Jun 30, 2018

Our Revised Anita Hill Moment

History Lesson

Dr. Anita Hill was sexually harassed by a man who now sits on the U.S. Supreme Court. If you are a woman and old enough to remember the riveting 1991 testimony of the then 35 year-old law professor, you no doubt recall that the only great divide in this country during the Senate Committee confirmation hearing for Clarence Thomas was along gender lines. There was no question in any woman's mind of the veracity of Dr. Hill's testimony, only in the minds of about half of the senators who voted for confirmation. Clarence Thomas slipped by with one of the lowest margins ever recorded in confirmation votes for Supreme Court justices, 52-48.

One of the Democrats who voted for confirmation is still a senator, Richard Shelby (D, Alabama). We are well-rid of Joe Biden, who was especially hostile to Dr. Hill. While many of the most rebarbative and misogynist Republicans, such as Arlen Specter, are gone, Orrin Hatch (R, Utah) is not. He now serves as president pro tempore of the U.S. Senate. If that is not frightening enough, every woman and every right-thinking man in this country, should be terrified by the fact that President Trump will be choosing nominees for the Supreme Court in the coming weeks.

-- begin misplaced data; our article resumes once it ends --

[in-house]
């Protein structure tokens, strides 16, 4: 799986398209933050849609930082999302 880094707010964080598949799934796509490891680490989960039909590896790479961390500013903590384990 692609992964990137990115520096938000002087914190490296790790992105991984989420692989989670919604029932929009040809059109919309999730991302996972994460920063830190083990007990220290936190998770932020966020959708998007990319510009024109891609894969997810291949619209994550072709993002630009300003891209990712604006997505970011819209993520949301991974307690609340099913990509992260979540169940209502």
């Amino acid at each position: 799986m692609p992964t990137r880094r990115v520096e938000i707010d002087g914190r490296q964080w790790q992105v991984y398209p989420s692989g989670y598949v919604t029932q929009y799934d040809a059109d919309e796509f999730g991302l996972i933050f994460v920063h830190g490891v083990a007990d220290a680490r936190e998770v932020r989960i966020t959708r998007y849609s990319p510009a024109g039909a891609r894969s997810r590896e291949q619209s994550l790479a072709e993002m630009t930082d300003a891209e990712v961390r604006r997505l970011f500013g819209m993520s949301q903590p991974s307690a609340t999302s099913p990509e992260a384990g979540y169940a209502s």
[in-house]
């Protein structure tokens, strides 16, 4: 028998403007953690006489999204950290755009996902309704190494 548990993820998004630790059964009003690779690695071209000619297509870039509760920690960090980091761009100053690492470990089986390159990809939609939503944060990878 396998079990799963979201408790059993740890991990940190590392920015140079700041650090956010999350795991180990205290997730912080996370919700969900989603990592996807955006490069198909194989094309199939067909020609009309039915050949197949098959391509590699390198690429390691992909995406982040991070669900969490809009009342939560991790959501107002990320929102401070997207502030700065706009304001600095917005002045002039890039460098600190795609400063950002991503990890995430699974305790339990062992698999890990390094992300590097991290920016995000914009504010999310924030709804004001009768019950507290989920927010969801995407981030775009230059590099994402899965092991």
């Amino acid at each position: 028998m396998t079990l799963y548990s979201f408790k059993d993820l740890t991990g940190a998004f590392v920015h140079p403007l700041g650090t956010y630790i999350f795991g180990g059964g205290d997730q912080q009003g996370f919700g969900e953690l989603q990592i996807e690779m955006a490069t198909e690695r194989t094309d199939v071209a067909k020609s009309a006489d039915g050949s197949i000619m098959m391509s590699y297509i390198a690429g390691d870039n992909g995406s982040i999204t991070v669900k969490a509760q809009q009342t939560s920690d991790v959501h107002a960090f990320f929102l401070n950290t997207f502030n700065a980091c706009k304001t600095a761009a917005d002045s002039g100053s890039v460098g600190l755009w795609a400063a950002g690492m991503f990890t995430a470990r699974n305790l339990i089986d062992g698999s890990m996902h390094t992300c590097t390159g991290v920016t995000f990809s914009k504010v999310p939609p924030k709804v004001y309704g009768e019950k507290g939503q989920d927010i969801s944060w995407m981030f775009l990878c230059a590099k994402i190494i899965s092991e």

Representation of Women in Journalism

I mention this history because we are now at another “Anita Hill moment” in the United States, one in which record numbers of women are running for public office, as they did after the Thomas confirmation. Many of them are women of color, like Alexandria Ocasio-Cortez, who will soon occupy a Congressional seat for the 14th District of the great state of New York. While I find this encouraging, as an author and film critic, I feel the need to report that in my corner of the world, in film journalism, very little has changed despite all the rhetoric flying around about supporting women’s filmmaking.

Every day I get announcements of new women’s film programming at various venues, most recently, for the upcoming Toronto Film Festival. That’s terrific, but what I do not see is programmers reaching out to women filmmakers and critics to chair panels at these events. I rarely see women’s faces when I attend film festival events or filmmaker Q&As, even when they feature female filmmakers. In the audience at press screenings, most of us are white, and there is often only one female critic in a group of 30 men, so our voices are naturally drowned out. Programmers and curators need to pay attention to the ratio of women and men in press screenings, and on their panels. Start counting.